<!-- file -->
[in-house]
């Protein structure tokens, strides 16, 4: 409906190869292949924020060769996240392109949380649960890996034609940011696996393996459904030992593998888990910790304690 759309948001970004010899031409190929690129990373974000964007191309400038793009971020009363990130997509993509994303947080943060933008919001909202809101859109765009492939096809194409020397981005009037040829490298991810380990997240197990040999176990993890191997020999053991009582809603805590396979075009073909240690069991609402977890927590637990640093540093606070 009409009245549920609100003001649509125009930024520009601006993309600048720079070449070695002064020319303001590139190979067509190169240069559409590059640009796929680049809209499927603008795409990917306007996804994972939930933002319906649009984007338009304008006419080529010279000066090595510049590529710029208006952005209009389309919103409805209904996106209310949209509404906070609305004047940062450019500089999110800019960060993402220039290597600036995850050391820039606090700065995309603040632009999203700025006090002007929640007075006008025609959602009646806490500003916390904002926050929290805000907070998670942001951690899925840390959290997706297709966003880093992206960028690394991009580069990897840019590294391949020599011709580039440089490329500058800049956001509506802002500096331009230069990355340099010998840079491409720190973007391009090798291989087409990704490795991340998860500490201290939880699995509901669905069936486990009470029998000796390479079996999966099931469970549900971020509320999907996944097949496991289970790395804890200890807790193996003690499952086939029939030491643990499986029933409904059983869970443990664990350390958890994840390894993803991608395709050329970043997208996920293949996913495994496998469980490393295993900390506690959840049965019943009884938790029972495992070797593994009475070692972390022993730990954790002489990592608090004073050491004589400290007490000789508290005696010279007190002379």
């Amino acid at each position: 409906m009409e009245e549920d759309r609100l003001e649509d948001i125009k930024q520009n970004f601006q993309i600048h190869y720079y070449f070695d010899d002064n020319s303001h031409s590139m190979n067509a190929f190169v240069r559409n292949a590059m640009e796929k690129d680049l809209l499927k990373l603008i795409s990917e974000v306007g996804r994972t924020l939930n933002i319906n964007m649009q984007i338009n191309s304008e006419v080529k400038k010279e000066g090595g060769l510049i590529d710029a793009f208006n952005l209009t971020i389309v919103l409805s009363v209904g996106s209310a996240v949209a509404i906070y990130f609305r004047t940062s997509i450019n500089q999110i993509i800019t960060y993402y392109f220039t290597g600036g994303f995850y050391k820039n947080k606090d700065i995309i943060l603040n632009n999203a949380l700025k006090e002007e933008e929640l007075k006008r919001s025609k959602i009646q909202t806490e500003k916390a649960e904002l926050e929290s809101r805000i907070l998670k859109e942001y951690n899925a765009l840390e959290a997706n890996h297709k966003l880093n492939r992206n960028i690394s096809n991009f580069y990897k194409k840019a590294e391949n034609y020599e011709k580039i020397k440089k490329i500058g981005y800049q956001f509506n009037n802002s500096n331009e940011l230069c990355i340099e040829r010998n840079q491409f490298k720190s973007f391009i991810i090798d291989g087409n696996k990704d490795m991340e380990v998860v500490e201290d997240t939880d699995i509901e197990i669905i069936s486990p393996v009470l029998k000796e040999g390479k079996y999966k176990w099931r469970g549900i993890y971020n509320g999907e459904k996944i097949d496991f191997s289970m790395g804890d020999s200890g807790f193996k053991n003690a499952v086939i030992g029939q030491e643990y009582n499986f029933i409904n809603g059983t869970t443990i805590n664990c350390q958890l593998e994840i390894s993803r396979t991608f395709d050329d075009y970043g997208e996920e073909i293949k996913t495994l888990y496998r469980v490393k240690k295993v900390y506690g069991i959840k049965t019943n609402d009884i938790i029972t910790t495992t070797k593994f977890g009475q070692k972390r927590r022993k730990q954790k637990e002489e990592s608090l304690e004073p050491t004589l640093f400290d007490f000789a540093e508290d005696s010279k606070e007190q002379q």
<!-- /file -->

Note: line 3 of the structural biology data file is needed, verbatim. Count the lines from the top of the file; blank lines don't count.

């Amino acid at each position: 409906m009409e009245e549920d759309r609100l003001e649509d948001i125009k930024q520009n970004f601006q993309i600048h190869y720079y070449f070695d010899d002064n020319s303001h031409s590139m190979n067509a190929f190169v240069r559409n292949a590059m640009e796929k690129d680049l809209l499927k990373l603008i795409s990917e974000v306007g996804r994972t924020l939930n933002i319906n964007m649009q984007i338009n191309s304008e006419v080529k400038k010279e000066g090595g060769l510049i590529d710029a793009f208006n952005l209009t971020i389309v919103l409805s009363v209904g996106s209310a996240v949209a509404i906070y990130f609305r004047t940062s997509i450019n500089q999110i993509i800019t960060y993402y392109f220039t290597g600036g994303f995850y050391k820039n947080k606090d700065i995309i943060l603040n632009n999203a949380l700025k006090e002007e933008e929640l007075k006008r919001s025609k959602i009646q909202t806490e500003k916390a649960e904002l926050e929290s809101r805000i907070l998670k859109e942001y951690n899925a765009l840390e959290a997706n890996h297709k966003l880093n492939r992206n960028i690394s096809n991009f580069y990897k194409k840019a590294e391949n034609y020599e011709k580039i020397k440089k490329i500058g981005y800049q956001f509506n009037n802002s500096n331009e940011l230069c990355i340099e040829r010998n840079q491409f490298k720190s973007f391009i991810i090798d291989g087409n696996k990704d490795m991340e380990v998860v500490e201290d997240t939880d699995i509901e197990i669905i069936s486990p393996v009470l029998k000796e040999g390479k079996y999966k176990w099931r469970g549900i993890y971020n509320g999907e459904k996944i097949d496991f191997s289970m790395g804890d020999s200890g807790f193996k053991n003690a499952v086939i030992g029939q030491e643990y009582n499986f029933i409904n809603g059983t869970t443990i805590n664990c350390q958890l593998e994840i390894s993803r396979t991608f395709d050329d075009y970043g997208e996920e073909i293949k996913t495994l888990y496998r469980v490393k240690k295993v900390y506690g069991i959840k049965t019943n609402d009884i938790i029972t910790t495992t070797k593994f977890g009475q070692k972390r927590r022993k730990q954790k637990e002489e990592s608090l304690e004073p050491t004589l640093f400290d007490f000789a540093e508290d005696s010279k606070e007190q002379q």